Here's the piece that both sides are missing, and it explains why entitlements are so powerfully seductive. It's called Pride.
We've all reached a point in our lives where we've had to ask for help, and most of us more than once. We turn to our family, friends, neighbors, or church for help with our difficulties, financial or otherwise.It's humbling, and sometimes humiliating to be reminded that we are not as strong and independent as we like to think we are. From a Christian perspective, that's one of the reason we are given trials, in order to humble us, and to remind us that everything we have is a gift from God, that we have earned nothing.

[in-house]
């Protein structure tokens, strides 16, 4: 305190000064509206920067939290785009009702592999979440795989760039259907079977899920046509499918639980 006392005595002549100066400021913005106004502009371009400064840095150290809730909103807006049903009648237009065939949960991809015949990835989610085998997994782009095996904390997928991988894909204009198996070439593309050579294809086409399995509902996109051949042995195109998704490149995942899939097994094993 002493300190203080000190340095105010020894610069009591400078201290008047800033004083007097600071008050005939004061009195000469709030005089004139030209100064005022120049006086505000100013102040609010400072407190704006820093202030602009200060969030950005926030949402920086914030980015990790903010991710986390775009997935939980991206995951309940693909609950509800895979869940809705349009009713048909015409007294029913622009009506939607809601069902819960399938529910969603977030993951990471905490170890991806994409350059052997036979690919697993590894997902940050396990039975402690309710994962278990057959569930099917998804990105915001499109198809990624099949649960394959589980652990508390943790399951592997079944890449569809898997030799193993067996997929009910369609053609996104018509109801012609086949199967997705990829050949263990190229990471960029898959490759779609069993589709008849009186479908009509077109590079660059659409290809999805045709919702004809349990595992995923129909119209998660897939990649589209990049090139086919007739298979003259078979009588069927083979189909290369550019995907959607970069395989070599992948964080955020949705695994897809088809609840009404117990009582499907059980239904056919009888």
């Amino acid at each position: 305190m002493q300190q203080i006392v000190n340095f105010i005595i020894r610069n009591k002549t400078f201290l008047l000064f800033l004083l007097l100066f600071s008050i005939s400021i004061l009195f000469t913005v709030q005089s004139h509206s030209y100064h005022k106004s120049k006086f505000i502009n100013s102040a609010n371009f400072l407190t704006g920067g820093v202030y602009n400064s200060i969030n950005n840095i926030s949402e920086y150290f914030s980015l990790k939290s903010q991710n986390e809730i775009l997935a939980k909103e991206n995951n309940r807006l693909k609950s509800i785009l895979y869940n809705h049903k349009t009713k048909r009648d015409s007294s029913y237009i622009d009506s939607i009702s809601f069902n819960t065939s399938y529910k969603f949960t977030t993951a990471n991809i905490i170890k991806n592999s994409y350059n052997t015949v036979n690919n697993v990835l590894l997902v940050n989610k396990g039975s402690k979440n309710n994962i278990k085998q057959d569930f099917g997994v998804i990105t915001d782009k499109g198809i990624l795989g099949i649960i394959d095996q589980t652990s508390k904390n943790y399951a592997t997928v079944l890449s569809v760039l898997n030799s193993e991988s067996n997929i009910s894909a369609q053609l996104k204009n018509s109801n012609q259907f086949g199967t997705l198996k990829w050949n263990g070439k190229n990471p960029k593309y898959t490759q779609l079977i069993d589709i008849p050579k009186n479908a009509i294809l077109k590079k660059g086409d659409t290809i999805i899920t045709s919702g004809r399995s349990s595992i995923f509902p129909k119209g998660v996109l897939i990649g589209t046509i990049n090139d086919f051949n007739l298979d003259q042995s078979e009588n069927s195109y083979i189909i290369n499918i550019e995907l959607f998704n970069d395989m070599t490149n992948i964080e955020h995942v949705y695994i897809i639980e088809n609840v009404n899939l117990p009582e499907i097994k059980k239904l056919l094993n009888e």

We don't like to be humbled. We don't like having to take our hat in hand and ask for help. And so, out of our human pride, we are eager to find a way to avoid those feelings, and a sense of entitlement is just what the doctor ordered. If we are entitled to assistance, then we aren't asking or begging for anything; we're only demanding what we are due. By maintaining the fiction that we are owed what we need, we are able to maintain our false pride.
People with chronic or debilitating illnesses are dependent on medical care in order to maintain any sort of quality of life. That kind of care can be expensive to maintain, placing the person in a position where they must have help. They have a simple choice; they can humbly accept that they require assistance both medically and financially, or they can arrogantly demand that they have a right to such care and assistance.
Guess which route most take?